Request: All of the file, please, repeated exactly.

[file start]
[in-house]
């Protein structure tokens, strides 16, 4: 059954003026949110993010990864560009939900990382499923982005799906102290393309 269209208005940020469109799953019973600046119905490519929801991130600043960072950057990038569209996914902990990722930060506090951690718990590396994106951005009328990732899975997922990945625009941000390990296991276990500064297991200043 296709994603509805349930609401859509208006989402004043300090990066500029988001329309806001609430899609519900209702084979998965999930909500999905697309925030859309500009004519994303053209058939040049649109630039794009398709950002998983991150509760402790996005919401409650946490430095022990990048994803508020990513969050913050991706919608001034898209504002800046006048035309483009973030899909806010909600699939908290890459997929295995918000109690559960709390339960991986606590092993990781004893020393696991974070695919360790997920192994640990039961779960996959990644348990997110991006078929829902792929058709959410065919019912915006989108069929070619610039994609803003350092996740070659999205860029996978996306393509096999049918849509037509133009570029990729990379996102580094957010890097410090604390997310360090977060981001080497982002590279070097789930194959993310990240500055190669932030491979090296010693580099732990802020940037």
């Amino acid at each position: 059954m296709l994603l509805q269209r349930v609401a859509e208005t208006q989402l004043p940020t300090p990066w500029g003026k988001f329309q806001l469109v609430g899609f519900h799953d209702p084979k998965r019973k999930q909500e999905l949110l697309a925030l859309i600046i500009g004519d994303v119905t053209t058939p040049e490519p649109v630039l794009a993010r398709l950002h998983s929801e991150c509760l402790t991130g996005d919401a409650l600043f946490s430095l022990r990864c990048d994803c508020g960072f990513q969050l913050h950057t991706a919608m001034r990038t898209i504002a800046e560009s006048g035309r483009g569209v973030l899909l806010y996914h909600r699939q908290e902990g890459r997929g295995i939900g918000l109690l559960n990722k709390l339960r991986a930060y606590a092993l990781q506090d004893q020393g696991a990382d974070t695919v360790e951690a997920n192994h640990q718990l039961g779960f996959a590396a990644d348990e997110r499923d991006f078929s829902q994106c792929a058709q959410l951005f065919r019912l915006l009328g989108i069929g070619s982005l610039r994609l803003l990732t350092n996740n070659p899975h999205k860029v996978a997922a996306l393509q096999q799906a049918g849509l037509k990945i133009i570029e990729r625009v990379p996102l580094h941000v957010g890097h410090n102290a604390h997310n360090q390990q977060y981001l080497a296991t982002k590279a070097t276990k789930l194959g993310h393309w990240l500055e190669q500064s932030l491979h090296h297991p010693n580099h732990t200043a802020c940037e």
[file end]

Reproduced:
[in-house]
């Protein structure tokens, strides 16, 4: 059954003026949110993010990864560009939900990382499923982005799906102290393309 269209208005940020469109799953019973600046119905490519929801991130600043960072950057990038569209996914902990990722930060506090951690718990590396994106951005009328990732899975997922990945625009941000390990296991276990500064297991200043 296709994603509805349930609401859509208006989402004043300090990066500029988001329309806001609430899609519900209702084979998965999930909500999905697309925030859309500009004519994303053209058939040049649109630039794009398709950002998983991150509760402790996005919401409650946490430095022990990048994803508020990513969050913050991706919608001034898209504002800046006048035309483009973030899909806010909600699939908290890459997929295995918000109690559960709390339960991986606590092993990781004893020393696991974070695919360790997920192994640990039961779960996959990644348990997110991006078929829902792929058709959410065919019912915006989108069929070619610039994609803003350092996740070659999205860029996978996306393509096999049918849509037509133009570029990729990379996102580094957010890097410090604390997310360090977060981001080497982002590279070097789930194959993310990240500055190669932030491979090296010693580099732990802020940037």
């Amino acid at each position: 059954m296709l994603l509805q269209r349930v609401a859509e208005t208006q989402l004043p940020t300090p990066w500029g003026k988001f329309q806001l469109v609430g899609f519900h799953d209702p084979k998965r019973k999930q909500e999905l949110l697309a925030l859309i600046i500009g004519d994303v119905t053209t058939p040049e490519p649109v630039l794009a993010r398709l950002h998983s929801e991150c509760l402790t991130g996005d919401a409650l600043f946490s430095l022990r990864c990048d994803c508020g960072f990513q969050l913050h950057t991706a919608m001034r990038t898209i504002a800046e560009s006048g035309r483009g569209v973030l899909l806010y996914h909600r699939q908290e902990g890459r997929g295995i939900g918000l109690l559960n990722k709390l339960r991986a930060y606590a092993l990781q506090d004893q020393g696991a990382d974070t695919v360790e951690a997920n192994h640990q718990l039961g779960f996959a590396a990644d348990e997110r499923d991006f078929s829902q994106c792929a058709q959410l951005f065919r019912l915006l009328g989108i069929g070619s982005l610039r994609l803003l990732t350092n996740n070659p899975h999205k860029v996978a997922a996306l393509q096999q799906a049918g849509l037509k990945i133009i570029e990729r625009v990379p996102l580094h941000v957010g890097h410090n102290a604390h997310n360090q390990q977060y981001l080497a296991t982002k590279a070097t276990k789930l194959g993310h393309w990240l500055e190669q500064s932030l491979h090296h297991p010693n580099h732990t200043a802020c940037e």